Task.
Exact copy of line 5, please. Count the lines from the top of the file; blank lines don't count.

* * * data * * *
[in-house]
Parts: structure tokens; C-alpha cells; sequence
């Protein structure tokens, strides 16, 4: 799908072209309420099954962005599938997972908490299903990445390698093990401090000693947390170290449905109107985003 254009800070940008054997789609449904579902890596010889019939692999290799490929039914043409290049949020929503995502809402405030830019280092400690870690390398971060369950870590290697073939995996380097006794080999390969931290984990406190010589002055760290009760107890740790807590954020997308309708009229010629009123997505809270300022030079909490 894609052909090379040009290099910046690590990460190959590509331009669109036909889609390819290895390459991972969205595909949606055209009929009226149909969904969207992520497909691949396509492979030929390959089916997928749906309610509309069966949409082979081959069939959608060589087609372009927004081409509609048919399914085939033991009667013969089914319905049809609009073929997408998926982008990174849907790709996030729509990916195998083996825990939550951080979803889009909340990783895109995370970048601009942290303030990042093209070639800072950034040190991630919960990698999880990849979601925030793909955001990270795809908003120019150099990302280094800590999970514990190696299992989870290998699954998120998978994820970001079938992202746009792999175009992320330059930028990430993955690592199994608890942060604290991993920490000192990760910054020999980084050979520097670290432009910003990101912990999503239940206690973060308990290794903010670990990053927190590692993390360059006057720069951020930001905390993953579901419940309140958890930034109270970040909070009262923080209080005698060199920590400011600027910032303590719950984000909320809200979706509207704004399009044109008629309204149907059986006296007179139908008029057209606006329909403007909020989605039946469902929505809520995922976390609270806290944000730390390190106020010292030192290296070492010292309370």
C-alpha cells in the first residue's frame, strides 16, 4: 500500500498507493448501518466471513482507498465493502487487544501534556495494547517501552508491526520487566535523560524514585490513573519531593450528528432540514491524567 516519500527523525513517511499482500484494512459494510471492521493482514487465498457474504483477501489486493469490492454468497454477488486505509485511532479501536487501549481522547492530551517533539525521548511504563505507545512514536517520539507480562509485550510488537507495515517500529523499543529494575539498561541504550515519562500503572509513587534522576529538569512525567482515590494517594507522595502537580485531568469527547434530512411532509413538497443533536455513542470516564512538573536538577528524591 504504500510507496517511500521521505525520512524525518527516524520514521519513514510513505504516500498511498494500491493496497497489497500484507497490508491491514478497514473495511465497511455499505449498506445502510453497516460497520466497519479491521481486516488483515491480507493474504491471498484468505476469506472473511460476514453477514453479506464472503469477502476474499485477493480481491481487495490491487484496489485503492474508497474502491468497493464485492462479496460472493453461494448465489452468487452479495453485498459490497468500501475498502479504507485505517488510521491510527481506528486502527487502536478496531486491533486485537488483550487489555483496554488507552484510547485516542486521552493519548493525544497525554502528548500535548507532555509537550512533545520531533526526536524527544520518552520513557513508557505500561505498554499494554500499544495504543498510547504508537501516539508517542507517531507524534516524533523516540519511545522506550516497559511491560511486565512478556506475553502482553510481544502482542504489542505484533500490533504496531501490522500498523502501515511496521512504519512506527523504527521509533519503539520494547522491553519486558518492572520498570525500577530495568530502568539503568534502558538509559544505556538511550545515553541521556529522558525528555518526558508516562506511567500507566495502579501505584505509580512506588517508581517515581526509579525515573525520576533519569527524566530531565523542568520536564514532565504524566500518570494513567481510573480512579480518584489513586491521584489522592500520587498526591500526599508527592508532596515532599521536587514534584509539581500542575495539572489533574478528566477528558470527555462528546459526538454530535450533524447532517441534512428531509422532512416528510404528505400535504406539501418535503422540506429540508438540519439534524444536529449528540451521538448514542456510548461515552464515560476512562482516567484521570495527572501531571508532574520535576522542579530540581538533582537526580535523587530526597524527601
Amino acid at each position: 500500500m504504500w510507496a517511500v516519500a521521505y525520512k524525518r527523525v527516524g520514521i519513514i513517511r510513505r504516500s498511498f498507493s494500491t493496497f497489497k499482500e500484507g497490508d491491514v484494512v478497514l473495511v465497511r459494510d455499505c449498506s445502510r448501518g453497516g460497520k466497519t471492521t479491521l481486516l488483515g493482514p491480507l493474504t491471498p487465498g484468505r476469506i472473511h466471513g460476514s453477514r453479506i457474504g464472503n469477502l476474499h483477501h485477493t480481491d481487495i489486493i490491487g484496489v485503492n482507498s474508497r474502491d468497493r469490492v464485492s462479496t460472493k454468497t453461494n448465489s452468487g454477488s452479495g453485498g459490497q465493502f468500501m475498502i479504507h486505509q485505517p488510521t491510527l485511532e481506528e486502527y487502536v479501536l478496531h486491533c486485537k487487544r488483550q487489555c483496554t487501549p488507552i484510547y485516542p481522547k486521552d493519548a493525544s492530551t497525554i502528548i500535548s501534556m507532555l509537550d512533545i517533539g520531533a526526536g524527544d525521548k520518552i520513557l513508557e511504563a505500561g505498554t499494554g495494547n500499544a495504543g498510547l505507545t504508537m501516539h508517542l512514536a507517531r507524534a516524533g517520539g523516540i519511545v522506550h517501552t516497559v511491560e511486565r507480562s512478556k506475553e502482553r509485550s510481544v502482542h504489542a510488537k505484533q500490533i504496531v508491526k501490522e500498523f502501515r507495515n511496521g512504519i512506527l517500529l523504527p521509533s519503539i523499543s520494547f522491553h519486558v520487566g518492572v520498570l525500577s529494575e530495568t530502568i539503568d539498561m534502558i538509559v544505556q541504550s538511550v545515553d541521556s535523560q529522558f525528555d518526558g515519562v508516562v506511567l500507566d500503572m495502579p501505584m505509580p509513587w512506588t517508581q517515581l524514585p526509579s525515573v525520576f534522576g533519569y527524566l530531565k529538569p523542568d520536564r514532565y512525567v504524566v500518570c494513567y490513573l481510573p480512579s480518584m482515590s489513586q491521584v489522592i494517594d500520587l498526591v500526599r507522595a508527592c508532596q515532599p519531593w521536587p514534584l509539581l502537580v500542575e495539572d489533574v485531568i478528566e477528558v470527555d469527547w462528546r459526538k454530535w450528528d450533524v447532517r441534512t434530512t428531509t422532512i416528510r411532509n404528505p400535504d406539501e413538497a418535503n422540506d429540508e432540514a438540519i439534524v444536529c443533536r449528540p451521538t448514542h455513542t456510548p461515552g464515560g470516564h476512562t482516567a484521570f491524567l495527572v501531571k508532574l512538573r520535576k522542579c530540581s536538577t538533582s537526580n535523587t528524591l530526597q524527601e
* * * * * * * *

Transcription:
Amino acid at each position: 500500500m504504500w510507496a517511500v516519500a521521505y525520512k524525518r527523525v527516524g520514521i519513514i513517511r510513505r504516500s498511498f498507493s494500491t493496497f497489497k499482500e500484507g497490508d491491514v484494512v478497514l473495511v465497511r459494510d455499505c449498506s445502510r448501518g453497516g460497520k466497519t471492521t479491521l481486516l488483515g493482514p491480507l493474504t491471498p487465498g484468505r476469506i472473511h466471513g460476514s453477514r453479506i457474504g464472503n469477502l476474499h483477501h485477493t480481491d481487495i489486493i490491487g484496489v485503492n482507498s474508497r474502491d468497493r469490492v464485492s462479496t460472493k454468497t453461494n448465489s452468487g454477488s452479495g453485498g459490497q465493502f468500501m475498502i479504507h486505509q485505517p488510521t491510527l485511532e481506528e486502527y487502536v479501536l478496531h486491533c486485537k487487544r488483550q487489555c483496554t487501549p488507552i484510547y485516542p481522547k486521552d493519548a493525544s492530551t497525554i502528548i500535548s501534556m507532555l509537550d512533545i517533539g520531533a526526536g524527544d525521548k520518552i520513557l513508557e511504563a505500561g505498554t499494554g495494547n500499544a495504543g498510547l505507545t504508537m501516539h508517542l512514536a507517531r507524534a516524533g517520539g523516540i519511545v522506550h517501552t516497559v511491560e511486565r507480562s512478556k506475553e502482553r509485550s510481544v502482542h504489542a510488537k505484533q500490533i504496531v508491526k501490522e500498523f502501515r507495515n511496521g512504519i512506527l517500529l523504527p521509533s519503539i523499543s520494547f522491553h519486558v520487566g518492572v520498570l525500577s529494575e530495568t530502568i539503568d539498561m534502558i538509559v544505556q541504550s538511550v545515553d541521556s535523560q529522558f525528555d518526558g515519562v508516562v506511567l500507566d500503572m495502579p501505584m505509580p509513587w512506588t517508581q517515581l524514585p526509579s525515573v525520576f534522576g533519569y527524566l530531565k529538569p523542568d520536564r514532565y512525567v504524566v500518570c494513567y490513573l481510573p480512579s480518584m482515590s489513586q491521584v489522592i494517594d500520587l498526591v500526599r507522595a508527592c508532596q515532599p519531593w521536587p514534584l509539581l502537580v500542575e495539572d489533574v485531568i478528566e477528558v470527555d469527547w462528546r459526538k454530535w450528528d450533524v447532517r441534512t434530512t428531509t422532512i416528510r411532509n404528505p400535504d406539501e413538497a418535503n422540506d429540508e432540514a438540519i439534524v444536529c443533536r449528540p451521538t448514542h455513542t456510548p461515552g464515560g470516564h476512562t482516567a484521570f491524567l495527572v501531571k508532574l512538573r520535576k522542579c530540581s536538577t538533582s537526580n535523587t528524591l530526597q524527601e